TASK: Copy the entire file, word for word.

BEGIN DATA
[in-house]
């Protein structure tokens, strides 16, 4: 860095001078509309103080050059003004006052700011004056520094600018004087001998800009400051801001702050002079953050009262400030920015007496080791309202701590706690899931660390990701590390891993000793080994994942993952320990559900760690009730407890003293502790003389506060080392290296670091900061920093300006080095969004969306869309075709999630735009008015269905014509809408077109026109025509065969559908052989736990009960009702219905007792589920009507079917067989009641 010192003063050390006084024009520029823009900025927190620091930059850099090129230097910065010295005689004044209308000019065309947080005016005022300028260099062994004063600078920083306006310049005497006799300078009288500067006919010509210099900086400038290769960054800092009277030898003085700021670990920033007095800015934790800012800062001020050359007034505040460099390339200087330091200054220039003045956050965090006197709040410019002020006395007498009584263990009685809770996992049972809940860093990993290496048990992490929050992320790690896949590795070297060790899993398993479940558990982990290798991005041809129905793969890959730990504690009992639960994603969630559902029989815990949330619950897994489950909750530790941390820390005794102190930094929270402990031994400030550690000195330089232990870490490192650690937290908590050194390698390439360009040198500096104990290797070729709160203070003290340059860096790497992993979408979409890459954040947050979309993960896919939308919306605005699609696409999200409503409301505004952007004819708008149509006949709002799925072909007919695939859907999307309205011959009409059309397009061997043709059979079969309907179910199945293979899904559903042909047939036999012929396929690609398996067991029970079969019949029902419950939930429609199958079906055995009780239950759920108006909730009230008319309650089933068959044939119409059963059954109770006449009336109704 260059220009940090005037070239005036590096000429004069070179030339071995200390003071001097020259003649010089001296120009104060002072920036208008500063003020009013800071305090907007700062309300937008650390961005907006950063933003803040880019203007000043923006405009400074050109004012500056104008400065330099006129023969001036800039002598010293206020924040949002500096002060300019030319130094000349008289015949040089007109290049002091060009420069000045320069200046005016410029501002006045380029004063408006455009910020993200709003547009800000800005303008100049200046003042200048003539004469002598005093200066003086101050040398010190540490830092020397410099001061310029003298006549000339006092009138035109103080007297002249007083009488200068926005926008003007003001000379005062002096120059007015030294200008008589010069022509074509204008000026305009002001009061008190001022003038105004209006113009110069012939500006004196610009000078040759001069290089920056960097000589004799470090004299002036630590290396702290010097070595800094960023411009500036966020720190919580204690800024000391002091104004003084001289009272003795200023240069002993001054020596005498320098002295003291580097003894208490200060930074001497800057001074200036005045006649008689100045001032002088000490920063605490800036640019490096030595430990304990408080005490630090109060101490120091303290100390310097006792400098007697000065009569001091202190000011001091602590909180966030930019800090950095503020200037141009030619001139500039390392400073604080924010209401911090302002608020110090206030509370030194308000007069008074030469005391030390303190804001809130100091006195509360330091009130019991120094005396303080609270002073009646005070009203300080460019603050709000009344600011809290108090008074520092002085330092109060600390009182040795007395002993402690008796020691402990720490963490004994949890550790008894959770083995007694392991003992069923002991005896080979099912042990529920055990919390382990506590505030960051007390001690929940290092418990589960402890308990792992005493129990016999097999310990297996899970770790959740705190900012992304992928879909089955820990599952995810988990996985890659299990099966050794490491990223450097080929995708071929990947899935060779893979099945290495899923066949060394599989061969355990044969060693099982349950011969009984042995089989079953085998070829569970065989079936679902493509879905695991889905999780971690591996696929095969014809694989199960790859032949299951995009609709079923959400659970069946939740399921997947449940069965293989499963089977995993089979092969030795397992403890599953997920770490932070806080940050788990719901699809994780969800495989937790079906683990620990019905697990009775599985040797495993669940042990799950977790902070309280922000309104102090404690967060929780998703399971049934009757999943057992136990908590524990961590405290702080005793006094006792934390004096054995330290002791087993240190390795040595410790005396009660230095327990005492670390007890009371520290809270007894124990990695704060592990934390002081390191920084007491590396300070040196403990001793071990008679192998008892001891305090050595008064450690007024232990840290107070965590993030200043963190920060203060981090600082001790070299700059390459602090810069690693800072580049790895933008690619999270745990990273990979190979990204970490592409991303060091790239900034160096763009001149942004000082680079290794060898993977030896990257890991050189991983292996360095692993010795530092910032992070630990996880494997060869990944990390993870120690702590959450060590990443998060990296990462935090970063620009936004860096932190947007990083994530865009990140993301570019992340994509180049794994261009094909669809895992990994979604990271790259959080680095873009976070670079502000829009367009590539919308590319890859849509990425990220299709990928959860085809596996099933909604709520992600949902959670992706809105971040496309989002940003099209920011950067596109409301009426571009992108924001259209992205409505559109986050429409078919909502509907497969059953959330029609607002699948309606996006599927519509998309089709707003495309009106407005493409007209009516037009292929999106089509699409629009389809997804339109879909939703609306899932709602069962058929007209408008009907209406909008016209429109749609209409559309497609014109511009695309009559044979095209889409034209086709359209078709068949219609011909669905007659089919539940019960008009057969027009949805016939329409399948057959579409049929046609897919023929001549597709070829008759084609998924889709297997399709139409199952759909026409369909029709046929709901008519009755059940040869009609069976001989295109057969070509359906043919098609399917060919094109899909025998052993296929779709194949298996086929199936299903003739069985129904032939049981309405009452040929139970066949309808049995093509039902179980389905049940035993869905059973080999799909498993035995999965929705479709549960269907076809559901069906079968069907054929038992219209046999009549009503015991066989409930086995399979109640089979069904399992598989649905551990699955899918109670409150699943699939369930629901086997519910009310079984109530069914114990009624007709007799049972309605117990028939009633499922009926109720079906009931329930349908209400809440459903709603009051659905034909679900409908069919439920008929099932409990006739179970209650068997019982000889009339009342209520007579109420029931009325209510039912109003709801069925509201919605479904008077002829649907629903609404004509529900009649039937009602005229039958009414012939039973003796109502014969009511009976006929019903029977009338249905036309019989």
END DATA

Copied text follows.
[in-house]
């Protein structure tokens, strides 16, 4: 860095001078509309103080050059003004006052700011004056520094600018004087001998800009400051801001702050002079953050009262400030920015007496080791309202701590706690899931660390990701590390891993000793080994994942993952320990559900760690009730407890003293502790003389506060080392290296670091900061920093300006080095969004969306869309075709999630735009008015269905014509809408077109026109025509065969559908052989736990009960009702219905007792589920009507079917067989009641 010192003063050390006084024009520029823009900025927190620091930059850099090129230097910065010295005689004044209308000019065309947080005016005022300028260099062994004063600078920083306006310049005497006799300078009288500067006919010509210099900086400038290769960054800092009277030898003085700021670990920033007095800015934790800012800062001020050359007034505040460099390339200087330091200054220039003045956050965090006197709040410019002020006395007498009584263990009685809770996992049972809940860093990993290496048990992490929050992320790690896949590795070297060790899993398993479940558990982990290798991005041809129905793969890959730990504690009992639960994603969630559902029989815990949330619950897994489950909750530790941390820390005794102190930094929270402990031994400030550690000195330089232990870490490192650690937290908590050194390698390439360009040198500096104990290797070729709160203070003290340059860096790497992993979408979409890459954040947050979309993960896919939308919306605005699609696409999200409503409301505004952007004819708008149509006949709002799925072909007919695939859907999307309205011959009409059309397009061997043709059979079969309907179910199945293979899904559903042909047939036999012929396929690609398996067991029970079969019949029902419950939930429609199958079906055995009780239950759920108006909730009230008319309650089933068959044939119409059963059954109770006449009336109704 260059220009940090005037070239005036590096000429004069070179030339071995200390003071001097020259003649010089001296120009104060002072920036208008500063003020009013800071305090907007700062309300937008650390961005907006950063933003803040880019203007000043923006405009400074050109004012500056104008400065330099006129023969001036800039002598010293206020924040949002500096002060300019030319130094000349008289015949040089007109290049002091060009420069000045320069200046005016410029501002006045380029004063408006455009910020993200709003547009800000800005303008100049200046003042200048003539004469002598005093200066003086101050040398010190540490830092020397410099001061310029003298006549000339006092009138035109103080007297002249007083009488200068926005926008003007003001000379005062002096120059007015030294200008008589010069022509074509204008000026305009002001009061008190001022003038105004209006113009110069012939500006004196610009000078040759001069290089920056960097000589004799470090004299002036630590290396702290010097070595800094960023411009500036966020720190919580204690800024000391002091104004003084001289009272003795200023240069002993001054020596005498320098002295003291580097003894208490200060930074001497800057001074200036005045006649008689100045001032002088000490920063605490800036640019490096030595430990304990408080005490630090109060101490120091303290100390310097006792400098007697000065009569001091202190000011001091602590909180966030930019800090950095503020200037141009030619001139500039390392400073604080924010209401911090302002608020110090206030509370030194308000007069008074030469005391030390303190804001809130100091006195509360330091009130019991120094005396303080609270002073009646005070009203300080460019603050709000009344600011809290108090008074520092002085330092109060600390009182040795007395002993402690008796020691402990720490963490004994949890550790008894959770083995007694392991003992069923002991005896080979099912042990529920055990919390382990506590505030960051007390001690929940290092418990589960402890308990792992005493129990016999097999310990297996899970770790959740705190900012992304992928879909089955820990599952995810988990996985890659299990099966050794490491990223450097080929995708071929990947899935060779893979099945290495899923066949060394599989061969355990044969060693099982349950011969009984042995089989079953085998070829569970065989079936679902493509879905695991889905999780971690591996696929095969014809694989199960790859032949299951995009609709079923959400659970069946939740399921997947449940069965293989499963089977995993089979092969030795397992403890599953997920770490932070806080940050788990719901699809994780969800495989937790079906683990620990019905697990009775599985040797495993669940042990799950977790902070309280922000309104102090404690967060929780998703399971049934009757999943057992136990908590524990961590405290702080005793006094006792934390004096054995330290002791087993240190390795040595410790005396009660230095327990005492670390007890009371520290809270007894124990990695704060592990934390002081390191920084007491590396300070040196403990001793071990008679192998008892001891305090050595008064450690007024232990840290107070965590993030200043963190920060203060981090600082001790070299700059390459602090810069690693800072580049790895933008690619999270745990990273990979190979990204970490592409991303060091790239900034160096763009001149942004000082680079290794060898993977030896990257890991050189991983292996360095692993010795530092910032992070630990996880494997060869990944990390993870120690702590959450060590990443998060990296990462935090970063620009936004860096932190947007990083994530865009990140993301570019992340994509180049794994261009094909669809895992990994979604990271790259959080680095873009976070670079502000829009367009590539919308590319890859849509990425990220299709990928959860085809596996099933909604709520992600949902959670992706809105971040496309989002940003099209920011950067596109409301009426571009992108924001259209992205409505559109986050429409078919909502509907497969059953959330029609607002699948309606996006599927519509998309089709707003495309009106407005493409007209009516037009292929999106089509699409629009389809997804339109879909939703609306899932709602069962058929007209408008009907209406909008016209429109749609209409559309497609014109511009695309009559044979095209889409034209086709359209078709068949219609011909669905007659089919539940019960008009057969027009949805016939329409399948057959579409049929046609897919023929001549597709070829008759084609998924889709297997399709139409199952759909026409369909029709046929709901008519009755059940040869009609069976001989295109057969070509359906043919098609399917060919094109899909025998052993296929779709194949298996086929199936299903003739069985129904032939049981309405009452040929139970066949309808049995093509039902179980389905049940035993869905059973080999799909498993035995999965929705479709549960269907076809559901069906079968069907054929038992219209046999009549009503015991066989409930086995399979109640089979069904399992598989649905551990699955899918109670409150699943699939369930629901086997519910009310079984109530069914114990009624007709007799049972309605117990028939009633499922009926109720079906009931329930349908209400809440459903709603009051659905034909679900409908069919439920008929099932409990006739179970209650068997019982000889009339009342209520007579109420029931009325209510039912109003709801069925509201919605479904008077002829649907629903609404004509529900009649039937009602005229039958009414012939039973003796109502014969009511009976006929019903029977009338249905036309019989």